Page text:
North American Network Operators Group|
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Re: Home media servers, AUPs, and upstream bandwidth utilization.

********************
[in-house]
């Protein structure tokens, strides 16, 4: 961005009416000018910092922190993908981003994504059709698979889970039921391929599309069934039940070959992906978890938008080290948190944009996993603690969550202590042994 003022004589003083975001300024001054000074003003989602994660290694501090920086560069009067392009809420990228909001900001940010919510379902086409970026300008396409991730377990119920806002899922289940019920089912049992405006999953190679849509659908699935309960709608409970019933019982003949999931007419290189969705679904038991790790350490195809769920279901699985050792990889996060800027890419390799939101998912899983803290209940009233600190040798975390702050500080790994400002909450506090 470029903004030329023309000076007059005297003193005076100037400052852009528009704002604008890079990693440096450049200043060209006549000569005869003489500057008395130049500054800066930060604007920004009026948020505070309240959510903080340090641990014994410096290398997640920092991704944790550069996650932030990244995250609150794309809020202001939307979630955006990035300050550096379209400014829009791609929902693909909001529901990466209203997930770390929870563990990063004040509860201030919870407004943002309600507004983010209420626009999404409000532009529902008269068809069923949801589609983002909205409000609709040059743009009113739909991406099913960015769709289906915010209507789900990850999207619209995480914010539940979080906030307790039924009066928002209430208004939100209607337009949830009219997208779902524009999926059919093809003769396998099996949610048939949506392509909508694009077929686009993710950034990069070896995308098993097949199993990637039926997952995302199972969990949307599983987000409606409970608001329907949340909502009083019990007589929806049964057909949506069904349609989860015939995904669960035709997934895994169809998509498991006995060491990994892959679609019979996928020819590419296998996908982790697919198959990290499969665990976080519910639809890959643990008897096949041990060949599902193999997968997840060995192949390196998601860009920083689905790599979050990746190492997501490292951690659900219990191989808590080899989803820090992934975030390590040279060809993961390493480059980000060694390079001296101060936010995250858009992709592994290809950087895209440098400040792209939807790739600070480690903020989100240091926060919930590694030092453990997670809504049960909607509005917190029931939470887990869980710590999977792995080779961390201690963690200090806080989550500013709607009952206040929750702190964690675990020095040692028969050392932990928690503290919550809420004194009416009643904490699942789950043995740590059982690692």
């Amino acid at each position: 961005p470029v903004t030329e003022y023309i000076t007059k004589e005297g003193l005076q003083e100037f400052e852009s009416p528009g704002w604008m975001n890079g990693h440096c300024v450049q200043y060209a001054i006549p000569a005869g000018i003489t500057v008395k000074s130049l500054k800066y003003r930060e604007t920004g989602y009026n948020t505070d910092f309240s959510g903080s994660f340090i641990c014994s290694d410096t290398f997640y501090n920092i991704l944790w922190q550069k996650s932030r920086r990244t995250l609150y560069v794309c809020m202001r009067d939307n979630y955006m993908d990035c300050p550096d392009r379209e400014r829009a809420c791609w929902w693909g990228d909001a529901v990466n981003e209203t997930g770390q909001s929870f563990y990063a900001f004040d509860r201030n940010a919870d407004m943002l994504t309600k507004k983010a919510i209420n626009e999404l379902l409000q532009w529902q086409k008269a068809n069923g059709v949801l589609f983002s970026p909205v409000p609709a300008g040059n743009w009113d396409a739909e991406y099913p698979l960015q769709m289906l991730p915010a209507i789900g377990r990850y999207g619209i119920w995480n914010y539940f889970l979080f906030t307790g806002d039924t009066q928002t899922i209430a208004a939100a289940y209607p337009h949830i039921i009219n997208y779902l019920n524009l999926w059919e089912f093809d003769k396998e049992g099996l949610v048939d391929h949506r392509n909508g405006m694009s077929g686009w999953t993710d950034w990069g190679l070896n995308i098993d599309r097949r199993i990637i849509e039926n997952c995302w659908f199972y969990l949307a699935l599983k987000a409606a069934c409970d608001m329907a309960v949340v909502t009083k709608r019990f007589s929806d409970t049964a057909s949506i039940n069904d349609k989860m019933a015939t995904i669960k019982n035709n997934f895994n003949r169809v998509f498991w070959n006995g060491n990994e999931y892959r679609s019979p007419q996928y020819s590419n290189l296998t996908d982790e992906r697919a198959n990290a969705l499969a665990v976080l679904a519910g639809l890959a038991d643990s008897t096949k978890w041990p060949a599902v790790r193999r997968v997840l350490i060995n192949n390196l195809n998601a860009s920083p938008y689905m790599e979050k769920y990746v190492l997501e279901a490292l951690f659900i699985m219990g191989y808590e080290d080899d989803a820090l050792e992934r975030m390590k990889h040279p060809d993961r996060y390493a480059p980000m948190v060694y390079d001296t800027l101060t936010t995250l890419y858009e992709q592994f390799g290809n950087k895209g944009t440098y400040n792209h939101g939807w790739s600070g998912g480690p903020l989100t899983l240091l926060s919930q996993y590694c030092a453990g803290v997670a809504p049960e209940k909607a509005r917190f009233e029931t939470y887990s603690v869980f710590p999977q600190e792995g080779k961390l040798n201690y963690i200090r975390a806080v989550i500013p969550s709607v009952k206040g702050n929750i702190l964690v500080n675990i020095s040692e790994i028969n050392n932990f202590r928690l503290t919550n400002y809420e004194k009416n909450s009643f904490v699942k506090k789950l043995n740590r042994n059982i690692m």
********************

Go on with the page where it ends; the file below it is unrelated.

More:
>doesn't save much. A possible countermeasure is to not count off-peak >traffic (or not as much). Our charging scheme works like that, but >our customers are mostly large campus networks, This is similar to what some schools of economic study suggest in order to achieve equilibrium while attempting to rationalize theoretical models that are placed under stress. The problem here, of course, is that economists working on theoretical models don't have to concern themselves with physics, whereas first mile network providers do. Instead of devising variations of schemes that are based on traffic averaging- or 95 percentiles (designed primarily for colocation- and IX Point situations), access network providers must address customer facing bandwidth utilization and provisioning issues, and while the issues of upstream transiting and peering are related, they nonetheless are exogenous to the access network problem. The main problem areas affecting the original poster's concerns over the ability to send traffic in the upstream direction, as I see them: [a] the nature and being of telcos' DSL and MSOs' cable modem asymmetrical network designs, and, [b] the unrealistic expectations that most stakeholders have (or the bill of goods that have been successfully sold by incumbents to the community at large) that suggests that an equitable exchange of money for services could be obtained from a model that depends on entirely statistical probabilities. The ultimate answer to this problem is a lot of discussions and subsequent actions that will need to be taken. However, at the level of line granularity that exists at the CO hub or head end terminal gear, the 95 percentile pricing scheme is not relevant. Frank A. Coluccio DTI Consulting Inc. 212-587-8150 Office 347-526-6788 Mobile On Mon Dec 25 16:50 , Simon Leinen sent: > >Lionel Elie Mamane writes: >> On Mon, Dec 25, 2006 at 12:44:37AM +0000, Jeroen Massar wrote: >>> That said ISP's should simply have a package saying "50GiB/month >>> costs XX euros, 100GiB/month costs double" etc. As that covers what >>> their transits are charging them, nothing more, nothing less. > >> I thought IP transit was mostly paid by "95% percentile highest speed >> over 5 minutes" or something like that these days? Meaning that ISP's >> costs are maximised if everyone maxes our their line for the same 6% >> of the time over the month (even if they don't do anything the rest of >> the time), and minimised if the usage pattern were nicely spread out? > >Yes. With Jeroen's suggestion, there's a risk that power-users' >consumption will only be reduced for off-peak hours, and then the ISP >doesn't save much. A possible countermeasure is to not count off-peak >traffic (or not as much). Our charging scheme works like that, but >our customers are mostly large campus networks, and I don't know how >digestible this would be to retail ISP consumers. >-- >Simon.